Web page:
There are many prepacked first aid kits that you can pick up at the grocery, big box stores, or pharmacies. Those can be a great place to start, but they are unlikely to fulfill the basics of what you should have in your wilderness first aid kit. Some of the items you carry are specific to the length of time in the backcountry and your activity. Here I will detail what I carry in my simple wilderness first aid kit and what I bring on an overnight or extended trip, including the boundary waters. Lastly, I will note some optional items that may be worth considering.
The Basic Day Trip First Aid Kit
The following items are the baseline of what I will carry in any first aid kit.
- Hand Sanitizer
- One way breathing valve barrier (CPR)
- Band-Aids (Different kinds and sizes, including butterfly)
- Alcohol/ Iodine wipes
- Gauze (Different sizes plus a roll)
- Ace Wrap
- Triple antibiotic ointment
- Triangle Bandage (Or Bandana)
- Emergency Blanket
- Benedryl (Doubles as a sleep aid if you bring enough)
- Tampons (regardless of gender on the trip, these are great for packing wounds and are very absorbent)
The Overnight/Extended Trip Kit
These are items that I add to my basic first aid kit. I actually have a bigger bag for this one, I also keep it in a dry sack to avoid ruining the supplies.
- A and D ointment (Good for skin irritation)
- Aloe Vera (for sunburn)
- Gold Bond
- Anti-Acid such as Tums (At this point you probably figure I’ve been with folks where camp food doesn’t agree)
- Anti-Diarrheal (This one can be a lifesaver)
- Stool Softener
- Nail Clippers
- Eye Drops (Lubrication, Anti-Allergy)
- Small First Aid Field Manual
- Small Pencil
- Small Note Pad
- Lighter (get a BIC and skip the matches)
Optional Items to Consider For Your Adventure
- Sam Splint – With Longer trips, more people, or treacherous terrain this can make a lot of sense. Splint improvisation is also standard practice, however, this takes out a lot of discomfort for the person who needs the splint.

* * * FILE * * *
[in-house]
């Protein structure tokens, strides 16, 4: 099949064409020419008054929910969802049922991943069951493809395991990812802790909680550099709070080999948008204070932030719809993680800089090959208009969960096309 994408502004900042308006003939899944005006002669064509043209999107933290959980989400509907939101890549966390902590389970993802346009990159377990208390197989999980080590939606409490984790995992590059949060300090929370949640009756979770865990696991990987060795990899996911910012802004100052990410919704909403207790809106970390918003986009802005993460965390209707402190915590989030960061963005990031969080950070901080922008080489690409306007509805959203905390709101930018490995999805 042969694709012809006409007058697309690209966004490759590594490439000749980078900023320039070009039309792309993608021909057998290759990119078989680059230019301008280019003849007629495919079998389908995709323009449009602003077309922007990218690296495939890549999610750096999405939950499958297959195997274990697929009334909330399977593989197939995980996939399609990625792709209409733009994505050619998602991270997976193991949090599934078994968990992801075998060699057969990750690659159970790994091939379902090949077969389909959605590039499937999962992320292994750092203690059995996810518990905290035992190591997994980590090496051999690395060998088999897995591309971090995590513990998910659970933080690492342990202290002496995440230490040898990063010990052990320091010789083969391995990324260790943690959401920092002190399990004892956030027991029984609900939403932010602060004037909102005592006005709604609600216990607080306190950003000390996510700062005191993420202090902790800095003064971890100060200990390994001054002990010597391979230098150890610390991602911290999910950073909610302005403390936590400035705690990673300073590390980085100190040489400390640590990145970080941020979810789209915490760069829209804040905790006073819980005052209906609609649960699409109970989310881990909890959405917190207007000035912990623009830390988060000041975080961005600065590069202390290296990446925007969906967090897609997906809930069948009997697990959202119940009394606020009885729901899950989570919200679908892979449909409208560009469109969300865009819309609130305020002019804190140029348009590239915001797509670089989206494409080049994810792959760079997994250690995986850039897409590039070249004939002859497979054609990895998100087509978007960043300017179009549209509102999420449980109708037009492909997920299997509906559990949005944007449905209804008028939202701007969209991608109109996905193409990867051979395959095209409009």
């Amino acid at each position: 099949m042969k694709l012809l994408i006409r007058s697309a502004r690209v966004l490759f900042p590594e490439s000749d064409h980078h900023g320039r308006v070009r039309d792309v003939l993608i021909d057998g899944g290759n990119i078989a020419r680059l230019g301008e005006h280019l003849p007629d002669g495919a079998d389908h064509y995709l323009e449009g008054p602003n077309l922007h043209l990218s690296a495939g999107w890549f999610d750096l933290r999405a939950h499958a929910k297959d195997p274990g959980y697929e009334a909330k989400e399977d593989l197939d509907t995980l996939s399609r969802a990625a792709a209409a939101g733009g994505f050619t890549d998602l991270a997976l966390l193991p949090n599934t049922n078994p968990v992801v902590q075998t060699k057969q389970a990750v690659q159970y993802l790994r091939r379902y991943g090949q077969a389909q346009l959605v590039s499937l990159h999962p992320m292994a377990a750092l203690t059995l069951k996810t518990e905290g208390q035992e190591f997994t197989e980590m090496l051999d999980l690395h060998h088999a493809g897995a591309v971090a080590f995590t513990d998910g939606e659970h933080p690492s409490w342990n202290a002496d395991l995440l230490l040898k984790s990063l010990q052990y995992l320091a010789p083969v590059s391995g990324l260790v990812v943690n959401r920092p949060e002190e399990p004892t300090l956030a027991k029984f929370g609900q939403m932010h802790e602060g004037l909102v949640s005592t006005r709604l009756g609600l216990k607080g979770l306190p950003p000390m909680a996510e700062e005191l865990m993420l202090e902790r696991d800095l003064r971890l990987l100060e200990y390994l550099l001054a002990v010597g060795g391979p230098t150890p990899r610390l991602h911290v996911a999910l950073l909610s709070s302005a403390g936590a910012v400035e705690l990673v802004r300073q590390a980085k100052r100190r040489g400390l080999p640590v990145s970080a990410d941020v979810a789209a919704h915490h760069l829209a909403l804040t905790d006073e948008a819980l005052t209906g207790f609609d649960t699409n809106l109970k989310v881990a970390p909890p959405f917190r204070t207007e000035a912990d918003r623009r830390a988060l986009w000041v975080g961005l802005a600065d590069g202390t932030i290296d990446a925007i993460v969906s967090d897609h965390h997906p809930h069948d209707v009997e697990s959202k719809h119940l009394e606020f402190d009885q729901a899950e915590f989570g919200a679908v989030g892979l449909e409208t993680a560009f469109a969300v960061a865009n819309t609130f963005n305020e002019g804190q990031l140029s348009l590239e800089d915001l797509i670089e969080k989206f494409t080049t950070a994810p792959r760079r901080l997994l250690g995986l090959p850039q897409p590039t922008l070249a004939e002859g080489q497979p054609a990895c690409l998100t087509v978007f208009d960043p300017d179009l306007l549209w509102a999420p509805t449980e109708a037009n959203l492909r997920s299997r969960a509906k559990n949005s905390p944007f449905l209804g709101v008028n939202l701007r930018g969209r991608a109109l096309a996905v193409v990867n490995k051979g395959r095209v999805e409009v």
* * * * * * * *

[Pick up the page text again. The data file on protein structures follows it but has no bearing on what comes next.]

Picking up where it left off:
- Quick Clot Gauze – When on chainsaw jobs we kept a few of these in the kit. Be mindful of these though they are not comfortable and if the wound can be stabilized without that is typically the recommendation. However, if bleeding is not stopping without pressure and there is no front country help anywhere close this can make a difference.
- Inhaler – If you have someone with you who is asthmatic this can literally be a lifesaver.
- Epi-Pen – With people who have severe allergies they will usually have one of their own, it’s good to know how to use it. (Don’t stab yourself in the thumb)
- Instant Cold Packs – These take up a lot of space and weigh a lot once used, but they can bring a lot of relief to the person using them.
- Blunt Syringe – This is good for irrigating wounds. Be sure to use clean water and don’t force water into the wound which can have the opposite effect.
- Tourniquet – these are easily improvised, but be sure you know what you’re doing. Used correctly you can save a life AND a limb, new research has shown that using them correctly can safer than previously thought. Used incorrectly may cause permanent damage.
- Pill Bottle – There are a number of medications I listed above and alone they can be a mess and take up a lot of space. The pro tip here is to put a bunch of them together in a bottle AND give yourself a label cheat sheet so you don’t confuse which medication is which.
Final Thoughts on Wilderness First Aid Kits
Having all of these things are great, but they are no good if you don’t know how and when to use them. Getting training on wilderness first aid is one of the most helpful things you can do for yourself if you’re an outdoor enthusiast. Ideally, I would recommend getting wilderness first responder training. My confidence in the backcountry increased substantially after gaining some solid training. Double-check your first aid kit every time before you go out and particularly if you’re going to the BWCA get a dry sack for it, you’ll thank yourself.